The Future of Smallpox Vaccination: is MVA the key?
Vaccine and Gene Therapy Institute, Oregon Health & Sciences University, 505 NW 185th Avenue, Beaverton, OR 97006, USA
Medical Immunology 2005, 4:2 doi:10.1186/1476-9433-4-2Published: 1 March 2005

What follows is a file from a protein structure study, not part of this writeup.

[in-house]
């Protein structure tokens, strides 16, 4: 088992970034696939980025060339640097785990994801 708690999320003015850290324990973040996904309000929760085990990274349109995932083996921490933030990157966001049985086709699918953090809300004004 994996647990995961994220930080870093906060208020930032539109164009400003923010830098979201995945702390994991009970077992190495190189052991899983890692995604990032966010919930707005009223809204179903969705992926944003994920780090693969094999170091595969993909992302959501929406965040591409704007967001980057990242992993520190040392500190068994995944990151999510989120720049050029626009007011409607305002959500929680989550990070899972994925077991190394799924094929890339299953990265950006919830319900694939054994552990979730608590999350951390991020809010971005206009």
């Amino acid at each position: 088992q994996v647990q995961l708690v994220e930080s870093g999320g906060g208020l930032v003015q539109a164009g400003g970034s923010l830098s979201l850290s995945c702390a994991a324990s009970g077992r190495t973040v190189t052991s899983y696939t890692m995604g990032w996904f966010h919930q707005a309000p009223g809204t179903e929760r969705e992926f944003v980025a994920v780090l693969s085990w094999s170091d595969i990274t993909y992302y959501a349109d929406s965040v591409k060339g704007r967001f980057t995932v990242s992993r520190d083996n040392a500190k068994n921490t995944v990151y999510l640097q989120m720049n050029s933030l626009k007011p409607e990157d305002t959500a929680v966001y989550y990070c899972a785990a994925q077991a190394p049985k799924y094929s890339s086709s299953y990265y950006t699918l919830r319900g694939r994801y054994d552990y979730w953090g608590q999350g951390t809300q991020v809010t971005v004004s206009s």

Eradication of the smallpox virus through extensive global vaccination efforts has resulted in one of the most important breakthroughs in medical history, saving countless lives from the severe morbidity and mortality that is associated with this disease. Although smallpox is now extinct in nature, laboratory stocks of this virus still remain and the subject of smallpox vaccination has gained renewed attention due to the potential risk that smallpox may be used as a biological weapon by terrorists or rogue states. Despite having the longest history of any modern vaccine, there is still much to be learned about smallpox vaccination and the correlates of protection remain to be formally defined. This Commentary will discuss the strengths and weaknesses of traditional smallpox vaccination in comparison with immunization using modified vaccinia virus Ankura (MVA), a non-replicating virus with a strong safety record but weakened immunogenicity.